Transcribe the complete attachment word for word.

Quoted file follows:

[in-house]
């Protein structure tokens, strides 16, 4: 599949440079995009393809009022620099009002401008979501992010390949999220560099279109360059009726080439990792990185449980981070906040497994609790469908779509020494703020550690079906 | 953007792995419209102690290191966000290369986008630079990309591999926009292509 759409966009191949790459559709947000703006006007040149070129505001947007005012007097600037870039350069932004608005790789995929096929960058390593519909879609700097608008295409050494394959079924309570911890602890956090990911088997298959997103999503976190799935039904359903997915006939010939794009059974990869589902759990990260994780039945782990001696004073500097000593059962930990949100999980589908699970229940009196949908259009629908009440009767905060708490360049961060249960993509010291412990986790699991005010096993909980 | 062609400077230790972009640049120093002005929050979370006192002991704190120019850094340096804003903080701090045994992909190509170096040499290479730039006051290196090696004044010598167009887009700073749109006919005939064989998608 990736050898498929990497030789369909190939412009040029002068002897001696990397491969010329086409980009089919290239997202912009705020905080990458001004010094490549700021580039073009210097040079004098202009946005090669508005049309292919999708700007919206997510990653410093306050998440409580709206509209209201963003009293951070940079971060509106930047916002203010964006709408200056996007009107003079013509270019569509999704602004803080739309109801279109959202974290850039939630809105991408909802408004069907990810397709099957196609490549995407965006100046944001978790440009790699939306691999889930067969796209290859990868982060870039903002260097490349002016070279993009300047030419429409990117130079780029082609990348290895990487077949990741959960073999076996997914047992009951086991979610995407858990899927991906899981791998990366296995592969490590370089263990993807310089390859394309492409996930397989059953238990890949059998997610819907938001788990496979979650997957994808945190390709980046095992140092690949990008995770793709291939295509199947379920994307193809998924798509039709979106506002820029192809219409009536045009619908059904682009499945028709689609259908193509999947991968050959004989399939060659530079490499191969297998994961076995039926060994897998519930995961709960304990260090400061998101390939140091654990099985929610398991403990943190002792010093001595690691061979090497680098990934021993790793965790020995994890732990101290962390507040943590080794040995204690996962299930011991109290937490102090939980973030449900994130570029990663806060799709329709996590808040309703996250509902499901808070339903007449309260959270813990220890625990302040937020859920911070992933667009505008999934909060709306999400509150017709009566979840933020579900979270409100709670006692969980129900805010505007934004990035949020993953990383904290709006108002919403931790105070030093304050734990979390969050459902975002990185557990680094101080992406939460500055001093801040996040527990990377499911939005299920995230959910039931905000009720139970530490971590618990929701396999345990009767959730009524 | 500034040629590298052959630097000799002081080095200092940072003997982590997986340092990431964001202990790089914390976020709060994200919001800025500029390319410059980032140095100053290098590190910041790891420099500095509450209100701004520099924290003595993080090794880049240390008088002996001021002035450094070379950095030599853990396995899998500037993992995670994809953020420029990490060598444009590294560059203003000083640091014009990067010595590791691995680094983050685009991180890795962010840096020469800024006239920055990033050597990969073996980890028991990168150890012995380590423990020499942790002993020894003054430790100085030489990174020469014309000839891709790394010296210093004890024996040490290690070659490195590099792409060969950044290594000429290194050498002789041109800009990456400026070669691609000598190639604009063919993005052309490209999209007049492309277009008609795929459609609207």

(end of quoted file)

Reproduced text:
[in-house]
């Protein structure tokens, strides 16, 4: 599949440079995009393809009022620099009002401008979501992010390949999220560099279109360059009726080439990792990185449980981070906040497994609790469908779509020494703020550690079906 | 953007792995419209102690290191966000290369986008630079990309591999926009292509 759409966009191949790459559709947000703006006007040149070129505001947007005012007097600037870039350069932004608005790789995929096929960058390593519909879609700097608008295409050494394959079924309570911890602890956090990911088997298959997103999503976190799935039904359903997915006939010939794009059974990869589902759990990260994780039945782990001696004073500097000593059962930990949100999980589908699970229940009196949908259009629908009440009767905060708490360049961060249960993509010291412990986790699991005010096993909980 | 062609400077230790972009640049120093002005929050979370006192002991704190120019850094340096804003903080701090045994992909190509170096040499290479730039006051290196090696004044010598167009887009700073749109006919005939064989998608 990736050898498929990497030789369909190939412009040029002068002897001696990397491969010329086409980009089919290239997202912009705020905080990458001004010094490549700021580039073009210097040079004098202009946005090669508005049309292919999708700007919206997510990653410093306050998440409580709206509209209201963003009293951070940079971060509106930047916002203010964006709408200056996007009107003079013509270019569509999704602004803080739309109801279109959202974290850039939630809105991408909802408004069907990810397709099957196609490549995407965006100046944001978790440009790699939306691999889930067969796209290859990868982060870039903002260097490349002016070279993009300047030419429409990117130079780029082609990348290895990487077949990741959960073999076996997914047992009951086991979610995407858990899927991906899981791998990366296995592969490590370089263990993807310089390859394309492409996930397989059953238990890949059998997610819907938001788990496979979650997957994808945190390709980046095992140092690949990008995770793709291939295509199947379920994307193809998924798509039709979106506002820029192809219409009536045009619908059904682009499945028709689609259908193509999947991968050959004989399939060659530079490499191969297998994961076995039926060994897998519930995961709960304990260090400061998101390939140091654990099985929610398991403990943190002792010093001595690691061979090497680098990934021993790793965790020995994890732990101290962390507040943590080794040995204690996962299930011991109290937490102090939980973030449900994130570029990663806060799709329709996590808040309703996250509902499901808070339903007449309260959270813990220890625990302040937020859920911070992933667009505008999934909060709306999400509150017709009566979840933020579900979270409100709670006692969980129900805010505007934004990035949020993953990383904290709006108002919403931790105070030093304050734990979390969050459902975002990185557990680094101080992406939460500055001093801040996040527990990377499911939005299920995230959910039931905000009720139970530490971590618990929701396999345990009767959730009524 | 500034040629590298052959630097000799002081080095200092940072003997982590997986340092990431964001202990790089914390976020709060994200919001800025500029390319410059980032140095100053290098590190910041790891420099500095509450209100701004520099924290003595993080090794880049240390008088002996001021002035450094070379950095030599853990396995899998500037993992995670994809953020420029990490060598444009590294560059203003000083640091014009990067010595590791691995680094983050685009991180890795962010840096020469800024006239920055990033050597990969073996980890028991990168150890012995380590423990020499942790002993020894003054430790100085030489990174020469014309000839891709790394010296210093004890024996040490290690070659490195590099792409060969950044290594000429290194050498002789041109800009990456400026070669691609000598190639604009063919993005052309490209999209007049492309277009008609795929459609609207």